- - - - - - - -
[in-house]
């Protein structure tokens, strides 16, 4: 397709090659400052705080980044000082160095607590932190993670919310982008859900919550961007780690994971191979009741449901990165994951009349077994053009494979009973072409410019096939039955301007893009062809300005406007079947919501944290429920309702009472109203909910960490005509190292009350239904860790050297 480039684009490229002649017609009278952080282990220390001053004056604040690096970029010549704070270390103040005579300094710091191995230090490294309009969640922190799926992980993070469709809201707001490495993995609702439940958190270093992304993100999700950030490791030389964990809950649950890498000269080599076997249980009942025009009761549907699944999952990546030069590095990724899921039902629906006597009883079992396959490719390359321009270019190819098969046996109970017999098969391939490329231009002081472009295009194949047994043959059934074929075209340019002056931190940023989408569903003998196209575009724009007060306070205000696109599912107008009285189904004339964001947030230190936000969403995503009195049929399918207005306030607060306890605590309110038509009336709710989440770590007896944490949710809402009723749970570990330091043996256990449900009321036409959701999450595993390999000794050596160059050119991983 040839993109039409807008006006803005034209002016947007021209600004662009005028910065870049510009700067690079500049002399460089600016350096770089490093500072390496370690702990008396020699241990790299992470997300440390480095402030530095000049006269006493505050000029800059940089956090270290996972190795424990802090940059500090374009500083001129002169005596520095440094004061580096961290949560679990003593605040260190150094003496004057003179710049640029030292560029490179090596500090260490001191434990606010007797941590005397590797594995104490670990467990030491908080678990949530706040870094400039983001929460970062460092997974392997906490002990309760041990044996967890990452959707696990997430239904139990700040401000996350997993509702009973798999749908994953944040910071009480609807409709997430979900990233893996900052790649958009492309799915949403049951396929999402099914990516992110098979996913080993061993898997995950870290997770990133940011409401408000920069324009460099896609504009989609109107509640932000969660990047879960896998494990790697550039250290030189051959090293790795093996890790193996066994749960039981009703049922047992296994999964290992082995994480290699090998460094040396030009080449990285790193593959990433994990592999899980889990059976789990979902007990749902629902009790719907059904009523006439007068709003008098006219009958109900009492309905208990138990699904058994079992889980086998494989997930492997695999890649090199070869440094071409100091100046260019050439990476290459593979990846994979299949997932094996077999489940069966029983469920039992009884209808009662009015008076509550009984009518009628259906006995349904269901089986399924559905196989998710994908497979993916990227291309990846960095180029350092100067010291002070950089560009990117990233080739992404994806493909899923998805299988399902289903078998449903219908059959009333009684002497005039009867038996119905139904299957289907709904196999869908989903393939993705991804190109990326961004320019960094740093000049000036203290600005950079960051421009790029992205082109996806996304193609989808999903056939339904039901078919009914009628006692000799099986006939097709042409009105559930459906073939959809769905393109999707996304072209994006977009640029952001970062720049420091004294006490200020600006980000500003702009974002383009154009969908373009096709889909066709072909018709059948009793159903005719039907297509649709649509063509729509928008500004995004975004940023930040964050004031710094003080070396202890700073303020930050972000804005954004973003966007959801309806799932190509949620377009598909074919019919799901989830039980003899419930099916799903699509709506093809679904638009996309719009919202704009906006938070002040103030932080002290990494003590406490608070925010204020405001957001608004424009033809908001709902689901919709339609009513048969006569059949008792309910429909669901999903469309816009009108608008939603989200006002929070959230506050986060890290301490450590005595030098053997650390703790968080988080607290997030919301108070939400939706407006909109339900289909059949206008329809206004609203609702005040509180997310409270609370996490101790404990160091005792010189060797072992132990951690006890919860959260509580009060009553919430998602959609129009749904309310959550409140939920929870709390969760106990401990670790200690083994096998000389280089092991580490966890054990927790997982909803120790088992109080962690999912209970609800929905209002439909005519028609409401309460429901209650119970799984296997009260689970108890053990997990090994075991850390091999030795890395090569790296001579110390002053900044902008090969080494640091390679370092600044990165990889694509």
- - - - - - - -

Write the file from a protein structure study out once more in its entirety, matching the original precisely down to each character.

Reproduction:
[in-house]
């Protein structure tokens, strides 16, 4: 397709090659400052705080980044000082160095607590932190993670919310982008859900919550961007780690994971191979009741449901990165994951009349077994053009494979009973072409410019096939039955301007893009062809300005406007079947919501944290429920309702009472109203909910960490005509190292009350239904860790050297 480039684009490229002649017609009278952080282990220390001053004056604040690096970029010549704070270390103040005579300094710091191995230090490294309009969640922190799926992980993070469709809201707001490495993995609702439940958190270093992304993100999700950030490791030389964990809950649950890498000269080599076997249980009942025009009761549907699944999952990546030069590095990724899921039902629906006597009883079992396959490719390359321009270019190819098969046996109970017999098969391939490329231009002081472009295009194949047994043959059934074929075209340019002056931190940023989408569903003998196209575009724009007060306070205000696109599912107008009285189904004339964001947030230190936000969403995503009195049929399918207005306030607060306890605590309110038509009336709710989440770590007896944490949710809402009723749970570990330091043996256990449900009321036409959701999450595993390999000794050596160059050119991983 040839993109039409807008006006803005034209002016947007021209600004662009005028910065870049510009700067690079500049002399460089600016350096770089490093500072390496370690702990008396020699241990790299992470997300440390480095402030530095000049006269006493505050000029800059940089956090270290996972190795424990802090940059500090374009500083001129002169005596520095440094004061580096961290949560679990003593605040260190150094003496004057003179710049640029030292560029490179090596500090260490001191434990606010007797941590005397590797594995104490670990467990030491908080678990949530706040870094400039983001929460970062460092997974392997906490002990309760041990044996967890990452959707696990997430239904139990700040401000996350997993509702009973798999749908994953944040910071009480609807409709997430979900990233893996900052790649958009492309799915949403049951396929999402099914990516992110098979996913080993061993898997995950870290997770990133940011409401408000920069324009460099896609504009989609109107509640932000969660990047879960896998494990790697550039250290030189051959090293790795093996890790193996066994749960039981009703049922047992296994999964290992082995994480290699090998460094040396030009080449990285790193593959990433994990592999899980889990059976789990979902007990749902629902009790719907059904009523006439007068709003008098006219009958109900009492309905208990138990699904058994079992889980086998494989997930492997695999890649090199070869440094071409100091100046260019050439990476290459593979990846994979299949997932094996077999489940069966029983469920039992009884209808009662009015008076509550009984009518009628259906006995349904269901089986399924559905196989998710994908497979993916990227291309990846960095180029350092100067010291002070950089560009990117990233080739992404994806493909899923998805299988399902289903078998449903219908059959009333009684002497005039009867038996119905139904299957289907709904196999869908989903393939993705991804190109990326961004320019960094740093000049000036203290600005950079960051421009790029992205082109996806996304193609989808999903056939339904039901078919009914009628006692000799099986006939097709042409009105559930459906073939959809769905393109999707996304072209994006977009640029952001970062720049420091004294006490200020600006980000500003702009974002383009154009969908373009096709889909066709072909018709059948009793159903005719039907297509649709649509063509729509928008500004995004975004940023930040964050004031710094003080070396202890700073303020930050972000804005954004973003966007959801309806799932190509949620377009598909074919019919799901989830039980003899419930099916799903699509709506093809679904638009996309719009919202704009906006938070002040103030932080002290990494003590406490608070925010204020405001957001608004424009033809908001709902689901919709339609009513048969006569059949008792309910429909669901999903469309816009009108608008939603989200006002929070959230506050986060890290301490450590005595030098053997650390703790968080988080607290997030919301108070939400939706407006909109339900289909059949206008329809206004609203609702005040509180997310409270609370996490101790404990160091005792010189060797072992132990951690006890919860959260509580009060009553919430998602959609129009749904309310959550409140939920929870709390969760106990401990670790200690083994096998000389280089092991580490966890054990927790997982909803120790088992109080962690999912209970609800929905209002439909005519028609409401309460429901209650119970799984296997009260689970108890053990997990090994075991850390091999030795890395090569790296001579110390002053900044902008090969080494640091390679370092600044990165990889694509």